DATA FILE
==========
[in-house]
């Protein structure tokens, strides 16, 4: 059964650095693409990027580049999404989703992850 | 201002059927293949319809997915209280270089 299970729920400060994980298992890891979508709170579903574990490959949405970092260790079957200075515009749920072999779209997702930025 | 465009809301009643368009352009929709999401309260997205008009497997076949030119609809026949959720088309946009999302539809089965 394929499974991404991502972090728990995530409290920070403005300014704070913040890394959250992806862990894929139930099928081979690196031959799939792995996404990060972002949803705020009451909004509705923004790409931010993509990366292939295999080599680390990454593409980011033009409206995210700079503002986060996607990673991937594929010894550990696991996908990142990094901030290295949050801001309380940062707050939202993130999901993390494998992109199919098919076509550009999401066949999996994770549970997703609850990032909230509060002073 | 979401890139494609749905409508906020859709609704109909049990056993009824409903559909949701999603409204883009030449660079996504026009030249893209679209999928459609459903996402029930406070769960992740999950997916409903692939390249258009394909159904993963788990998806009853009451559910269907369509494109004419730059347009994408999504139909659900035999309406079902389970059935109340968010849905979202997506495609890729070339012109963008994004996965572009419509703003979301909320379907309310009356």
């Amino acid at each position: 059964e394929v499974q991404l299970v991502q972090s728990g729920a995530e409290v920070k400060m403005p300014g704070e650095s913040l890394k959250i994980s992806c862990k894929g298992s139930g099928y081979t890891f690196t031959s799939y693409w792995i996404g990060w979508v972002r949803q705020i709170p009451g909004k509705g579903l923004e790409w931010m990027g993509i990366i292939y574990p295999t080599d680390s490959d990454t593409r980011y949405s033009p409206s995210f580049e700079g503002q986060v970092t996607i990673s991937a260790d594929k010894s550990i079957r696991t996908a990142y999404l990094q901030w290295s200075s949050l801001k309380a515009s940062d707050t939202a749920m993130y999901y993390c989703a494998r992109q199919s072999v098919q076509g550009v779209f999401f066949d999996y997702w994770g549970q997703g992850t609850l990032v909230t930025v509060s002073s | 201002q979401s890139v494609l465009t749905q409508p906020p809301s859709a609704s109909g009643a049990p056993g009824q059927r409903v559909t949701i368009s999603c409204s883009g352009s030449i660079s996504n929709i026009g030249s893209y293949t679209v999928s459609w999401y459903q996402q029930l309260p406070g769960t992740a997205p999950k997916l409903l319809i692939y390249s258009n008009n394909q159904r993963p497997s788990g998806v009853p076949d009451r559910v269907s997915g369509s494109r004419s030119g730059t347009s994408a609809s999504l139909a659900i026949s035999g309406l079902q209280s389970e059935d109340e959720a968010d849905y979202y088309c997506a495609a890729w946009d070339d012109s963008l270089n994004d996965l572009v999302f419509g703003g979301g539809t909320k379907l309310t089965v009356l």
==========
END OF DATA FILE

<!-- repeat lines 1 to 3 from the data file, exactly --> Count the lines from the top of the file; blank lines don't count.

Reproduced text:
[in-house]
């Protein structure tokens, strides 16, 4: 059964650095693409990027580049999404989703992850 | 201002059927293949319809997915209280270089 299970729920400060994980298992890891979508709170579903574990490959949405970092260790079957200075515009749920072999779209997702930025 | 465009809301009643368009352009929709999401309260997205008009497997076949030119609809026949959720088309946009999302539809089965 394929499974991404991502972090728990995530409290920070403005300014704070913040890394959250992806862990894929139930099928081979690196031959799939792995996404990060972002949803705020009451909004509705923004790409931010993509990366292939295999080599680390990454593409980011033009409206995210700079503002986060996607990673991937594929010894550990696991996908990142990094901030290295949050801001309380940062707050939202993130999901993390494998992109199919098919076509550009999401066949999996994770549970997703609850990032909230509060002073 | 979401890139494609749905409508906020859709609704109909049990056993009824409903559909949701999603409204883009030449660079996504026009030249893209679209999928459609459903996402029930406070769960992740999950997916409903692939390249258009394909159904993963788990998806009853009451559910269907369509494109004419730059347009994408999504139909659900035999309406079902389970059935109340968010849905979202997506495609890729070339012109963008994004996965572009419509703003979301909320379907309310009356």
């Amino acid at each position: 059964e394929v499974q991404l299970v991502q972090s728990g729920a995530e409290v920070k400060m403005p300014g704070e650095s913040l890394k959250i994980s992806c862990k894929g298992s139930g099928y081979t890891f690196t031959s799939y693409w792995i996404g990060w979508v972002r949803q705020i709170p009451g909004k509705g579903l923004e790409w931010m990027g993509i990366i292939y574990p295999t080599d680390s490959d990454t593409r980011y949405s033009p409206s995210f580049e700079g503002q986060v970092t996607i990673s991937a260790d594929k010894s550990i079957r696991t996908a990142y999404l990094q901030w290295s200075s949050l801001k309380a515009s940062d707050t939202a749920m993130y999901y993390c989703a494998r992109q199919s072999v098919q076509g550009v779209f999401f066949d999996y997702w994770g549970q997703g992850t609850l990032v909230t930025v509060s002073s | 201002q979401s890139v494609l465009t749905q409508p906020p809301s859709a609704s109909g009643a049990p056993g009824q059927r409903v559909t949701i368009s999603c409204s883009g352009s030449i660079s996504n929709i026009g030249s893209y293949t679209v999928s459609w999401y459903q996402q029930l309260p406070g769960t992740a997205p999950k997916l409903l319809i692939y390249s258009n008009n394909q159904r993963p497997s788990g998806v009853p076949d009451r559910v269907s997915g369509s494109r004419s030119g730059t347009s994408a609809s999504l139909a659900i026949s035999g309406l079902q209280s389970e059935d109340e959720a968010d849905y979202y088309c997506a495609a890729w946009d070339d012109s963008l270089n994004d996965l572009v999302f419509g703003g979301g539809t909320k379907l309310t089965v009356l």